Bumblebees & Bottom Bunks

It’s early morning in a party hostel, the prime time for solitary reflection, some sleepy reading and tea. I flop from my bunk to the couch and squint at The History of Salt, one of the few English books on offer at Reveller’s hostel in Belgrade.

I spot Andi, the excitable German who’s followed me from Theth, peeped his head out in Ohrid and boarded the same bus in Skopje. We finally swap travel plans which are identical, if you can believe it, and plan a thrift shopping extravaganza the following morning.

I text the slumbering dragon that it’s time to awaken; the day is young and so are we! Off we pop for a coffee, hit some thrift shops, make a pastry stop and cop a face full of fur coats. I learn that “knacken” is the sound made when nuts are cracked open—one of the more useful terms I’ve picked up. I soundtrack our walk with a very average rendition of Rimsky-Korsakov’s Flight of the Bumblebee.

He talks me out of buying the ridiculous knitted hat and we both fight over the dark-washed wide leg jeans with bejewelled pockets. It’s a no on the glittery knitted underwear and some truly heinous souvenirs of arguably the worst period of fashion history, the mid-2000s. I settle on a rust coloured singlet for a fair price of 50 dinar (70c) and stretch my wallet for one navy tshirt ($1.90).

I explicate complex Australian terms such as ‘drongo’ and ‘dickhead’ which he finds hilarious and we make penis unicorn horns on our foreheads. At the hostel, we compare our op shop finds with other travellers (see photo of BJ who’s clearly not packing light). At dinner I have lots of fun facts to share about salt, for example, did you know that salt ships were so infested with rats that for centuries they believed the rat species could reproduce without contact? Inconceivable!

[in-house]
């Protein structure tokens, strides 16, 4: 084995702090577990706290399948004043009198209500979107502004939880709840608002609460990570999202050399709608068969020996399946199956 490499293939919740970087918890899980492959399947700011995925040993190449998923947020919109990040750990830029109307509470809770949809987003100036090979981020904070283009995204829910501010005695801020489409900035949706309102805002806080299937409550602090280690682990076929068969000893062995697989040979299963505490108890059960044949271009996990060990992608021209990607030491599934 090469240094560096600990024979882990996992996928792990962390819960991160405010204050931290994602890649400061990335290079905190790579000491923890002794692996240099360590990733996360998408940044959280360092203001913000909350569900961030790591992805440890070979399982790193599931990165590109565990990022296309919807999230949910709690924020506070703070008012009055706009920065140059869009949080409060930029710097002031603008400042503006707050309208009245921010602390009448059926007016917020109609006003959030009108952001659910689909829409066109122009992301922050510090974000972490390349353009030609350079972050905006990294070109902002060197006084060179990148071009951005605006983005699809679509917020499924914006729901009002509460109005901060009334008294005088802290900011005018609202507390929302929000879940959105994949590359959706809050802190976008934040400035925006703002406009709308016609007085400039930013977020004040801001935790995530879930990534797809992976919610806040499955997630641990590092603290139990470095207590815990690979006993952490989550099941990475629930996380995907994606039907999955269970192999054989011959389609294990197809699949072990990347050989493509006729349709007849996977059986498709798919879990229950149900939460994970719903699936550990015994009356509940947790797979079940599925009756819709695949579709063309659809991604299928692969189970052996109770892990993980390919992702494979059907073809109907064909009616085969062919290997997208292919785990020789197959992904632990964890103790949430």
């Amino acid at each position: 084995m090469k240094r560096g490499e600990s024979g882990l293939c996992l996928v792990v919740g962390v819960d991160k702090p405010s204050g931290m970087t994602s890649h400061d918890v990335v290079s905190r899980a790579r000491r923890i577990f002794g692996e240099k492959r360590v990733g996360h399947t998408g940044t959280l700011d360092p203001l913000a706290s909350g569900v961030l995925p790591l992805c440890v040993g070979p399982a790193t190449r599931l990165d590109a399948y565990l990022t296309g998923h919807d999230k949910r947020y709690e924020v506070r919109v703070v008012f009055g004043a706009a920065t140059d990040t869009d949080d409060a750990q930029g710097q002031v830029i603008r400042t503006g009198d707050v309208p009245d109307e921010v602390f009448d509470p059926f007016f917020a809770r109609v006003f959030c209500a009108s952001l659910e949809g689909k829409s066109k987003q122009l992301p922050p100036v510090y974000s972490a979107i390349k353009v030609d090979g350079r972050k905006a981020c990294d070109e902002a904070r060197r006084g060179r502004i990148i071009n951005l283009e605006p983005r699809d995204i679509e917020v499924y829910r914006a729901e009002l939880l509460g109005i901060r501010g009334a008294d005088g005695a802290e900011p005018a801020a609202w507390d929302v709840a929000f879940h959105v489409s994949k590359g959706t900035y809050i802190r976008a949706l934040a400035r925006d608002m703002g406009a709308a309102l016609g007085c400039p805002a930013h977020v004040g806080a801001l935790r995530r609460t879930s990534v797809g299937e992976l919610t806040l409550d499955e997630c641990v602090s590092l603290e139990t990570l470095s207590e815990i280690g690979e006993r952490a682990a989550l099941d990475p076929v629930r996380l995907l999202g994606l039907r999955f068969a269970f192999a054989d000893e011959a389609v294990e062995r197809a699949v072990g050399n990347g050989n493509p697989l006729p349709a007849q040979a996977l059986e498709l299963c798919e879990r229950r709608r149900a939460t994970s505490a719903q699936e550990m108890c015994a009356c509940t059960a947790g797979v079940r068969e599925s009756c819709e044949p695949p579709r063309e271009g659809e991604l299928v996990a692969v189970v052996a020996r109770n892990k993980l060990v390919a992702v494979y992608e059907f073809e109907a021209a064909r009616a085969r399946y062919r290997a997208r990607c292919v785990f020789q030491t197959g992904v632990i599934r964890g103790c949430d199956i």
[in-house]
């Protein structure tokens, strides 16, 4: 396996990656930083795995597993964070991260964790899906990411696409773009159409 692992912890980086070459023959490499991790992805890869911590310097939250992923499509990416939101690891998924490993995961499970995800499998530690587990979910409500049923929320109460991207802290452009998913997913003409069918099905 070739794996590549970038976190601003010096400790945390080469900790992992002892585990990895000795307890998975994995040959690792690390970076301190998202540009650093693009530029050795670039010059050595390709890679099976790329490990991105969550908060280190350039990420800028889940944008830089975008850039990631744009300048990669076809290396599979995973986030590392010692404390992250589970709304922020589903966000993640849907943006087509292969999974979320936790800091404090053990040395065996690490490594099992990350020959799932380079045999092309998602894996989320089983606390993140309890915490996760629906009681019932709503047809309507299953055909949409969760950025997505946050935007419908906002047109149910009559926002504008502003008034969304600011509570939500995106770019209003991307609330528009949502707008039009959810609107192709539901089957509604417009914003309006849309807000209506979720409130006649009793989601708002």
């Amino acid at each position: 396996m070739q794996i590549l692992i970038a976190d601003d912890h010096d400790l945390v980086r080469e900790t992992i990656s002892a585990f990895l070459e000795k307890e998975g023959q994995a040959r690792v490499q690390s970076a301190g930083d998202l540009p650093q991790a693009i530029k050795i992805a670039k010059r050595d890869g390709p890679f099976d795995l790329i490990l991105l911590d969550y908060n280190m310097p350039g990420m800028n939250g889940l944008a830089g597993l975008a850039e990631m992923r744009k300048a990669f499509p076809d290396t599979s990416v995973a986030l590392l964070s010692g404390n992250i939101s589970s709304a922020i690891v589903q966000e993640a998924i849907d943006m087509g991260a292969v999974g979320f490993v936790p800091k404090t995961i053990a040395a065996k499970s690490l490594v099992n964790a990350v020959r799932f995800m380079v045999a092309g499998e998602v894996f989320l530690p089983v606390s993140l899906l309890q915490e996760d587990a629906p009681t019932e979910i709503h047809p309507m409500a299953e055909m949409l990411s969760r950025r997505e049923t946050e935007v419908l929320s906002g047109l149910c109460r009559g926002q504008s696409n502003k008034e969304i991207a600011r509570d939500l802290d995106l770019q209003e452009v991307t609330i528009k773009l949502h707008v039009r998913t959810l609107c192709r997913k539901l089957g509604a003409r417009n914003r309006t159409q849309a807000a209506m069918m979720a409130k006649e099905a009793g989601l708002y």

In bed, I grapple with the benefits of top versus bottom bunks. Here are my findings.


  • Shielded from light
  • Easier to climb into when drunk or hungover
  • Rights to floor space for belongings
  • Can piss off the top person by kicking if they snore
  • Quicker escape route in case of alien invasion


  • Protection from the lava floor.

This next day, the 8th of October, someone very dear to my heart turns 22 (it’s me). Scarlett and I treat ourself to a lovely breakfast of roasted hazelnut milk porridge and avocado toast and explore more thrift shops. I buy a festive princess bandana and participate in some fur coat fabulosity.

We have a LaVazza americano at an underwhelming Yugoslavia museum. There’s a bug in my hair and the buses are on strike but we make it back in time for a rosemary craft beer (eat me) followed by a honey-undertoned Pablo, the best brew in the entire world!
Since it’s my special day, I eat my dessert before my dinner. There are shots of rakija waiting for us when we return but I’m ready to collapse into a weighty slumber and also I hate rakija, get it away from me. A Lithuanian guy with wide eyes interrupts me as I’m closing my door.

Enthusiastically and very loudly he asks, “Excuse me do you know where I can go to party? I want to party. I am a very easy going guy.” I wish that was an exaggeration but those are the exact words that exit his fast-moving mouth.

“Why are you asking me?” I snap, and continue my voyage to my bed. I’m 22 now so it’s no bullshit and survival tactics only.

In the morning, my hungover eyes blink goodbye to The History of Salt and opt for something more sour, a raw account of the Vietnam war that I’d be destined to leave behind hours later on my Flixbus to Budapest. Upsetting, but as I am now a grown-up, I purchase a sweet treat to make it all better.